Abstract: Poster Presentations |


Marc B. Feinstein, MD*; Jamie S. Ostroff, PhD; Bernard J. Park, MD; Elliot J. Coups, PhD; Richard M. Steingart, MD; Jack Burkhalter, PhD
Author and Funding Information

Memorial Sloan-Kettering Cancer Center, New York, NY


Chest. 2007;132(4_MeetingAbstracts):656. doi:10.1378/chest.132.4_MeetingAbstracts.656
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PURPOSE: Surgical resection is the most effective treatment of early-stage lung cancer, but can result in post-operative dyspnea. The aim of this study was to determine the prevalence of post-operative dyspnea among a large cohort of long-term early-stage lung cancer survivors and to identify correlates of highest risk.

METHODS: A one-time structured telephone interview was conducted with 336 stage I non-small cell lung cancer patients one to six years following surgical resection (mean 3.5 years). Dyspnea was quantified using the 3-item Baseline Dyspnea Index (self-report version), and performance status was measured by the self-rated Karnofsky scale. A medical record review was also conducted.

RESULTS: Median patient age was 70 years and 212 patients (63%) were female. Lobectomy was the most common procedure, performed in 247 patients (78%). Sublobar resection was performed in 65 patients (20%), and pneumonectomy was performed in 6 patients (2%). Dyspnea, defined as a score of 3 or greater on the self-reported questionnaire, occurred in 60% of patients. In a series of univariate analyses, lower educational level (p<0.0001), current or former smoking (p=0.0070), poorer pre-operative FEV1 (p<0.0001), poorer performance status (p<0.0001), and having a greater number of comorbid medical conditions (p<0.0001) were each associated with higher reported dyspnea. In a multiple regression analysis, poorer pre-operative FEV1 (p=0.0016), poorer performance status (p<0.0001), and a greater number of medical comorbidities (p=0.0018) were independent risk factors for higher reported dyspnea. Smoking status, education level, and the type of surgical procedure were not significant correlates in the multivariate analysis. Dyspnea was not associated with the length of time since surgery.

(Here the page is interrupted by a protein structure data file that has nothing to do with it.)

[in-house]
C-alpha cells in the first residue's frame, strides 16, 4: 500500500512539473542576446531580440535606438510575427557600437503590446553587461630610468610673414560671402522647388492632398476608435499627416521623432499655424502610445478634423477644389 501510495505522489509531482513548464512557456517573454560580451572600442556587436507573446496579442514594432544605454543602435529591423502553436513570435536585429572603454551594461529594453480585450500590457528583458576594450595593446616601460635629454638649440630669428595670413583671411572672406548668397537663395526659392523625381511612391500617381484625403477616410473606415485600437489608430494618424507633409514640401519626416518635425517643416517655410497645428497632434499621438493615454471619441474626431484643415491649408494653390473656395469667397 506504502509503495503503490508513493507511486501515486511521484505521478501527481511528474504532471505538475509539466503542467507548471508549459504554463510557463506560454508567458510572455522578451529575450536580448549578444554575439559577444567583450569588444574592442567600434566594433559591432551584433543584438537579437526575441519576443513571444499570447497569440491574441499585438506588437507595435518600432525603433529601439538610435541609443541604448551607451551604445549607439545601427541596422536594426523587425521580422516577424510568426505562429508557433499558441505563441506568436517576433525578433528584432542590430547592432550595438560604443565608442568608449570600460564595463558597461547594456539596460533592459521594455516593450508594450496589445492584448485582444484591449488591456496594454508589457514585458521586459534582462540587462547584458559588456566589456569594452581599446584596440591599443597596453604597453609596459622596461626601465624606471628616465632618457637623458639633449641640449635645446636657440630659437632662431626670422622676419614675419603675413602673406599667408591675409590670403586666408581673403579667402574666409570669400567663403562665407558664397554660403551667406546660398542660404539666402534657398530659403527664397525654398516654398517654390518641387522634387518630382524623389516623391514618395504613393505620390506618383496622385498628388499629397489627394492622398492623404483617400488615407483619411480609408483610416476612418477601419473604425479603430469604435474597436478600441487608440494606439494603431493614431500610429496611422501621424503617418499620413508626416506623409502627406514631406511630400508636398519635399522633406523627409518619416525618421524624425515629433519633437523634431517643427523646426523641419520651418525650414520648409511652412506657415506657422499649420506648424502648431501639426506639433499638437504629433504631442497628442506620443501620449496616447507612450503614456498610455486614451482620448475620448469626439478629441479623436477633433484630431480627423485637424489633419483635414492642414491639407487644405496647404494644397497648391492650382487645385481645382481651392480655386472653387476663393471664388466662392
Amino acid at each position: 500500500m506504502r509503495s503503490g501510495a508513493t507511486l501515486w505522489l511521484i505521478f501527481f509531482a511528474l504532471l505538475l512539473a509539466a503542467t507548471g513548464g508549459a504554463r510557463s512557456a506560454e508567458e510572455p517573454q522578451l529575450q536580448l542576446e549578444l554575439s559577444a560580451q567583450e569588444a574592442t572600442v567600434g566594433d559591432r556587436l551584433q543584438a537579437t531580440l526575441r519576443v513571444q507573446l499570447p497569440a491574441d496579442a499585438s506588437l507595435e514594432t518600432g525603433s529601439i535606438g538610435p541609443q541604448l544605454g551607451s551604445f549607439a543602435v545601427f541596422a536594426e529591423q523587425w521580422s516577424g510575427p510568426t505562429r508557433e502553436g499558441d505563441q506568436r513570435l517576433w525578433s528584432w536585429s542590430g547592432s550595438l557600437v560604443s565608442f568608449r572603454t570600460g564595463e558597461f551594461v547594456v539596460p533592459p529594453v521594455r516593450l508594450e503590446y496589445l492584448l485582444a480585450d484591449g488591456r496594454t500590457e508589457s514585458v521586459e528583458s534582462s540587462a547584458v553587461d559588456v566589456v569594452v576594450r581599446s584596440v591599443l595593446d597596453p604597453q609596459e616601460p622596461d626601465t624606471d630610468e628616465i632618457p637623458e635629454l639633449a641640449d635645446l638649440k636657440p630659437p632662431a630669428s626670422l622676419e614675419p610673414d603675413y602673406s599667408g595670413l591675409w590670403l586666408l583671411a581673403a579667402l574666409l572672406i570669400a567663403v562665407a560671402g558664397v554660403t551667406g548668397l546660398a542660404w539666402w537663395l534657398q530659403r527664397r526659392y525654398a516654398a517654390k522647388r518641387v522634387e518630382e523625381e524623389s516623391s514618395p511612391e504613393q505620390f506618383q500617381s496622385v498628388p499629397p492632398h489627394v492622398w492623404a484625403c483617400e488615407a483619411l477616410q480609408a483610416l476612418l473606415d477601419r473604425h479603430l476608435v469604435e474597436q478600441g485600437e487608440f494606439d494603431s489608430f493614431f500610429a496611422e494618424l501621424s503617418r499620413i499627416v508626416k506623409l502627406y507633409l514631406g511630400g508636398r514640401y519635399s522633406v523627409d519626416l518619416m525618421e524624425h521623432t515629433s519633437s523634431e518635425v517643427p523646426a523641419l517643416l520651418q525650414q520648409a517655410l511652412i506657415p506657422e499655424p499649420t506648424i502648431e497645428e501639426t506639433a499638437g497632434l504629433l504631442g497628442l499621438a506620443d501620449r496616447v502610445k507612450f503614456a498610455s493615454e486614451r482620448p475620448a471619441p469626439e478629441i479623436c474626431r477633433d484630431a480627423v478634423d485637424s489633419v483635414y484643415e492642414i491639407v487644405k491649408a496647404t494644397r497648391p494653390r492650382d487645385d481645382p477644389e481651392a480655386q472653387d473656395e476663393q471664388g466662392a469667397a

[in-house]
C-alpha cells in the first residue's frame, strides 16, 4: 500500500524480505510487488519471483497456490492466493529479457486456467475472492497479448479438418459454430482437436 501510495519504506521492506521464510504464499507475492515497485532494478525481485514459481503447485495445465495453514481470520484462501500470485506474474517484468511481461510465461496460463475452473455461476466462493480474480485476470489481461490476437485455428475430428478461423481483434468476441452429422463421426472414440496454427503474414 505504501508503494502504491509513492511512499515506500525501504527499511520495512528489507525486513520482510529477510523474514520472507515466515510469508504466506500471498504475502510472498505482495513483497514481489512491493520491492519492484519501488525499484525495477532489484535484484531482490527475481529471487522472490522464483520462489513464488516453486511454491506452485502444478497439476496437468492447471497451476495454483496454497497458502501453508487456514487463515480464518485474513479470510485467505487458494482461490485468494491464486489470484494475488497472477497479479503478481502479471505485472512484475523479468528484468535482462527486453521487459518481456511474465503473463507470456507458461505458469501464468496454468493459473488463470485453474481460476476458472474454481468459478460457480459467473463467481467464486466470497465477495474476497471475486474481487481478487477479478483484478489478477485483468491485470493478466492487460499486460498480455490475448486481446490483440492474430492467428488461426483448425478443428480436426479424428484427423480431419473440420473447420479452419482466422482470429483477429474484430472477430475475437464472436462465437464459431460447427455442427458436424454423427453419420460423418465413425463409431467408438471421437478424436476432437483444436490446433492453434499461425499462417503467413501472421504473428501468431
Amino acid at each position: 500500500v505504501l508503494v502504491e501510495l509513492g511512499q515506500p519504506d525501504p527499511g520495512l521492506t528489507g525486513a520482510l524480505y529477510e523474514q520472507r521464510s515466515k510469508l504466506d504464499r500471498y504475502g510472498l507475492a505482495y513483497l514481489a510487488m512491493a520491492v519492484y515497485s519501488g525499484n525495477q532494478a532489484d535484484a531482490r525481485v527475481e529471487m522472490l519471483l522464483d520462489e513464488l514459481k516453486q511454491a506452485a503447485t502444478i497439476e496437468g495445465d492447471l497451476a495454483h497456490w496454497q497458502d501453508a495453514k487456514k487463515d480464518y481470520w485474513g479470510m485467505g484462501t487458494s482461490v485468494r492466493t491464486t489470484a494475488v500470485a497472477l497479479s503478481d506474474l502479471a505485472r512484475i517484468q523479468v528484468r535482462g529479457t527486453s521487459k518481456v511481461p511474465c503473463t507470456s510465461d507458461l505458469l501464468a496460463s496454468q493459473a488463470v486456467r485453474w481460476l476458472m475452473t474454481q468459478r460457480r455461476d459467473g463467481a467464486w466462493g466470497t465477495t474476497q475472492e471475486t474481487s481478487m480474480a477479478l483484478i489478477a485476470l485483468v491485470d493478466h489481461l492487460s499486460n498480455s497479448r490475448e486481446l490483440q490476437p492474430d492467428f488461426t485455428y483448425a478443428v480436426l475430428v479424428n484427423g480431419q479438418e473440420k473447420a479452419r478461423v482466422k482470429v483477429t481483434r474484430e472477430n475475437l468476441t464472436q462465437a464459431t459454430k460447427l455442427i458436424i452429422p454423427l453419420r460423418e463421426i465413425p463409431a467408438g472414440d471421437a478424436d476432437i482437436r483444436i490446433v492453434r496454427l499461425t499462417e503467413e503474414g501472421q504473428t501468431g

CONCLUSION: These data identify risk factors for developing post-operative dyspnea among lung cancer patients.

CLINICAL IMPLICATIONS: Identifying risk factors associated with post-operative dyspnea may be helpful in designing future clinical trials and post-operative rehabilitation efforts for patients at highest risk.

DISCLOSURE: Marc Feinstein, No Financial Disclosure Information; No Product/Research Disclosure Information

Wednesday, October 24, 2007

12:30 PM - 2:00 PM




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